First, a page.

By Navpreet Mangat
Euro 2020, Wimbledon, Olympics - July has been an unstoppable month for sports fans. Even ‘Freedom Day’ was overshadowed by England’s first T20 match against Pakistan at Trent Bridge.
However, this month also highlighted the not-so-beautiful side of sports – that, sadly, deeply rooted racist behaviour and attitudes still exist on and off the pitch. In fact, a YouGov survey across Europe revealed that more than 90% of fans in Britain admit racism remains a problem in football, and 79% of ethnically diverse British fans said racism is a serious issue affecting the sport.
Despite Prime Minister Boris Johnson condemning the racist abuse of England players in the Euro 2020 final, and the Union Cyclist Internationale issuing a statement against the words of German cycling coach Patrick Moster during the men’s Olympic time trial, it is clear that there is still a long way to go before we are in a society where racism is near non-existent.
One of the key takeaways we learned from reading a Metro article published earlier this month is that racism in sports does not exist in a vacuum, it is part of our society, our workplaces and our institutions. For those of us affected by seeing racism online – either the initial abuse, or reposted comments - this article also outlines a list of coping mechanisms that is well worth a read.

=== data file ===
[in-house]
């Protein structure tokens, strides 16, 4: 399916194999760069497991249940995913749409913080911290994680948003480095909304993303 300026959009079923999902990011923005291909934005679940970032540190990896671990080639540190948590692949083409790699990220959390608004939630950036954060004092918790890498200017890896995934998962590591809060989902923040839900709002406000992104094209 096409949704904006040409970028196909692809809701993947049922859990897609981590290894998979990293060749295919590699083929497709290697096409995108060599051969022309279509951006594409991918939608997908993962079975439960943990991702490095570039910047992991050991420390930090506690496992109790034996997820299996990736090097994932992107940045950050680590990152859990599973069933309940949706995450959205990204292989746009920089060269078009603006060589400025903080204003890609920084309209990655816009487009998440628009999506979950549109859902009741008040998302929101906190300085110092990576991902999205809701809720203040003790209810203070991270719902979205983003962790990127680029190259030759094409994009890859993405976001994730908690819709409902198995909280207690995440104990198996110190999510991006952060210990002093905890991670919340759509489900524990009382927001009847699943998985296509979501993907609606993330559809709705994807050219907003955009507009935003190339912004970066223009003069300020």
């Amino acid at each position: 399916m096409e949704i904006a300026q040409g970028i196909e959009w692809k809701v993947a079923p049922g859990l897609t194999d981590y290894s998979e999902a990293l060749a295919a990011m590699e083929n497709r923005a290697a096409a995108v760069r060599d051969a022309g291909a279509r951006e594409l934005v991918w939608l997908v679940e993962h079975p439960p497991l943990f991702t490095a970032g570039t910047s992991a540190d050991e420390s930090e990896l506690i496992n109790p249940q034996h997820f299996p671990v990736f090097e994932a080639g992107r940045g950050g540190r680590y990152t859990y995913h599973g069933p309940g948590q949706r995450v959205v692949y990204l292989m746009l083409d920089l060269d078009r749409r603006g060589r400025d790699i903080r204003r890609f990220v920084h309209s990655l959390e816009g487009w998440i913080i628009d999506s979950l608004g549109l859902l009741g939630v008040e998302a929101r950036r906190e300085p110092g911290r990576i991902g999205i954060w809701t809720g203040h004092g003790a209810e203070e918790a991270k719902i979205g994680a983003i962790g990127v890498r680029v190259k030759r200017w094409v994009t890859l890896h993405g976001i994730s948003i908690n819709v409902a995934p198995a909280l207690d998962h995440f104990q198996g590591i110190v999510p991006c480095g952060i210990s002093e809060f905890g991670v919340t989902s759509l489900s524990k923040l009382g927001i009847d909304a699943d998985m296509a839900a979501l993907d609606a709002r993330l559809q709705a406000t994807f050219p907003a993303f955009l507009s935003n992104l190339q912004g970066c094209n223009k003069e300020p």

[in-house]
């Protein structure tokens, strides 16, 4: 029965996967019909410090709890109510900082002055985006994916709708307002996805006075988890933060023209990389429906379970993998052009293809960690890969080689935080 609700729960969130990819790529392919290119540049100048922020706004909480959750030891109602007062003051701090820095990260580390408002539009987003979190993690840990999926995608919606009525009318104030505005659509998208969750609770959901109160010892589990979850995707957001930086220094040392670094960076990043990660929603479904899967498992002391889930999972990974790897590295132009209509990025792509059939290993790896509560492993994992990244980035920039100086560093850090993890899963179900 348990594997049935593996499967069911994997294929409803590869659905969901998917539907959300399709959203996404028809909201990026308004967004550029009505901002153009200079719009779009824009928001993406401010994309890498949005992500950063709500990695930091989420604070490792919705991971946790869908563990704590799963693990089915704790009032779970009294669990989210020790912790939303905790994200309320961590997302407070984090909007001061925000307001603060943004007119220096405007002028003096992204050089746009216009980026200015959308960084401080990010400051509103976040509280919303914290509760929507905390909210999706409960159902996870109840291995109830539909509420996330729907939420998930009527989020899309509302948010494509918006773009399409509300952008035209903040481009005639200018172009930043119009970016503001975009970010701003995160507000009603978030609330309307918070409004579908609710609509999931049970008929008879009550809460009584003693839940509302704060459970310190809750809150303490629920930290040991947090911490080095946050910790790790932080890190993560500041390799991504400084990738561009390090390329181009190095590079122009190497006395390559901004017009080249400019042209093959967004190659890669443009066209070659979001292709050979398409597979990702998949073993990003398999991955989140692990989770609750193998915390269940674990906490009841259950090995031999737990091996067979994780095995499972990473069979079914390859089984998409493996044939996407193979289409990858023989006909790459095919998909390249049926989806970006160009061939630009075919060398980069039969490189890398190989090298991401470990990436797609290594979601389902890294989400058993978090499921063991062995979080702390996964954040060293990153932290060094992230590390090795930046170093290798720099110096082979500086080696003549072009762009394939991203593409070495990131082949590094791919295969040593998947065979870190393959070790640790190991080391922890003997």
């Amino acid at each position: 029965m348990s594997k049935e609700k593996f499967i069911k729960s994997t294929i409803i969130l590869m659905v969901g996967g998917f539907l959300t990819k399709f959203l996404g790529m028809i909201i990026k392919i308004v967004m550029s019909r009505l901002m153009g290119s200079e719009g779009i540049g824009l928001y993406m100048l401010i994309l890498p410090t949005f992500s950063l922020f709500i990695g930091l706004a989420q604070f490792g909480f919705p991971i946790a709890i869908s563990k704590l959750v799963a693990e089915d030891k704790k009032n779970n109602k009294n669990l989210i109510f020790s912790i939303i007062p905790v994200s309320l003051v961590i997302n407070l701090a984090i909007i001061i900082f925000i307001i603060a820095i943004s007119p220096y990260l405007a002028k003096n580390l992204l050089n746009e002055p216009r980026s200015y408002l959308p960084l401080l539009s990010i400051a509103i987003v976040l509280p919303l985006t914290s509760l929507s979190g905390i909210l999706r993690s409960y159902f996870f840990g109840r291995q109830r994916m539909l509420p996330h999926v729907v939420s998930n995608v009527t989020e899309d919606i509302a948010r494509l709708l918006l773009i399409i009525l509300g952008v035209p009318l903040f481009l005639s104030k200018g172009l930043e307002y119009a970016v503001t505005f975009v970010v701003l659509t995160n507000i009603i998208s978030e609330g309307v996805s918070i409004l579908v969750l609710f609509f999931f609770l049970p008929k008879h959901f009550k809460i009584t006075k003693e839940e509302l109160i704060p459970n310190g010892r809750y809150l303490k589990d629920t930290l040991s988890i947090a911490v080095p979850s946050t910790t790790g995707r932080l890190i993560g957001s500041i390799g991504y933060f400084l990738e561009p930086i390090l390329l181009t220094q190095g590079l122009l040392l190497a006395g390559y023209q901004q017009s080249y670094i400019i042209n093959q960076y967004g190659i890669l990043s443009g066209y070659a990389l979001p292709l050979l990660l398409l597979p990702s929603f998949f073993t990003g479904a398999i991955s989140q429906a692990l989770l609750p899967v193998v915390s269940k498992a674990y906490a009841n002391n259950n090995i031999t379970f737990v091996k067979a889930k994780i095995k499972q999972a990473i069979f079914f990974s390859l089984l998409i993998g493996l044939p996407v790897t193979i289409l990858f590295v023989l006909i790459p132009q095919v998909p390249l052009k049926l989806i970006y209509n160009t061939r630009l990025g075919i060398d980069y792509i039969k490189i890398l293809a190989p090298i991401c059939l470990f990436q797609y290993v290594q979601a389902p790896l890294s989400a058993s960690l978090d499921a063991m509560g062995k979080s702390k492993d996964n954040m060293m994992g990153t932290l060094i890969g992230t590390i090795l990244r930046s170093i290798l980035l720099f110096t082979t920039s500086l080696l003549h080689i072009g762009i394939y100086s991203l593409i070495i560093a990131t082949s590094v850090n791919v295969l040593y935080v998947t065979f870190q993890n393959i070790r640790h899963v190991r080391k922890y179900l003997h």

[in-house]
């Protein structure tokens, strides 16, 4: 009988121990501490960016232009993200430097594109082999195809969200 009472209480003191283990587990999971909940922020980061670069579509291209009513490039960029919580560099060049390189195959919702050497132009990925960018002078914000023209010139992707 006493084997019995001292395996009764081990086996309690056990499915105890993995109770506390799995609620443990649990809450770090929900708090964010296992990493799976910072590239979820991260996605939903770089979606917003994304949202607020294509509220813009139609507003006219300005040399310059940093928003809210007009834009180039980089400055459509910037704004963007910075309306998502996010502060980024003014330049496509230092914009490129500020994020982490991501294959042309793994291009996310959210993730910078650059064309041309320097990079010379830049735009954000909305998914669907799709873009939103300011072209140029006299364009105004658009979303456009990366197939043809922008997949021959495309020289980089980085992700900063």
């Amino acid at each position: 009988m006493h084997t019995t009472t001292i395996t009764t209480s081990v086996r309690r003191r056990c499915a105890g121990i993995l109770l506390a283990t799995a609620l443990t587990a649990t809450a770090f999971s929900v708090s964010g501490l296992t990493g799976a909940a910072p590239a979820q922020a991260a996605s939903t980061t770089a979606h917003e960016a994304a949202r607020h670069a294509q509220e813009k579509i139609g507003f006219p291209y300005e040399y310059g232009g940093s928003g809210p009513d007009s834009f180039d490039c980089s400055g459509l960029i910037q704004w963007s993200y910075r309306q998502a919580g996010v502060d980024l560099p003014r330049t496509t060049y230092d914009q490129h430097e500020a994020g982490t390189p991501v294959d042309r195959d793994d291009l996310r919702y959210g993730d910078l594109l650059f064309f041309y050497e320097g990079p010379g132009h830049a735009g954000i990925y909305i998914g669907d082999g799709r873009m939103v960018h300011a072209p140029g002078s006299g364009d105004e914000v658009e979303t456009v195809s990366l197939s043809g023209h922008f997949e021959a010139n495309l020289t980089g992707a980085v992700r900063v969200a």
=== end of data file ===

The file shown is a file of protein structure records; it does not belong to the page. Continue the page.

At Allison+Partners, we recognise that we need to continuously educate ourselves and take meaningful steps to address this problem so we can work together to identify impactful solutions. If you have a moment, read our blog here on the four steps we can all take now to help work towards racial equality.
Please see below for some of the DE&I content that we read and discussed in July.
Over the last year, more people have been thinking more seriously about anti-racism and allyship. In this article, Psychologist Dr Roberta Babb explains that when we share screenshots of racist messages and focus on ‘calling people out’ and shaming the people who have posted them, we are individualising racism and potentially losing site of the bigger, more systemic problems.
A religious transformation has taken place in football and signs of the cross on the pitch, and hands raised in prayer before games and after goals, are now commonplace. Matt Baker, National Director of Sports Chaplaincy UK, shares how he has seen an influx in terms of players of faith over the last 20 years. He says, “we get told that in society people are less interested in spiritual matters and not so many people go to church, but I find it actually the reverse within football.”
On International Non-Binary People's Day (Wednesday 14 July 2021), Mayor of Bangor, Owen J Hurcum, speaks candidly to the community in Wales about how people can be a better ally to non-binary people. Owen is the first person to be openly non-binary and hold a mayor position but says “that will mean nothing if I'm the last.”
According to Scope, the disability charity, disabled people are almost twice as likely to be unemployed compared with others in the UK. In this article, aspiring journalist Isabelle Jani-Friend recalls the time she sent off more than 140 job applications, but only three led to an interview. She says she convinced herself she was doing something wrong in her search for a job in the media, but after one bruising encounter she realised it was not her. It was her disability.
In case you missed it, take a look here at what we read and discussed in June 2021, including the gender gap in the tech industry and UK government’s handling of racism in sport.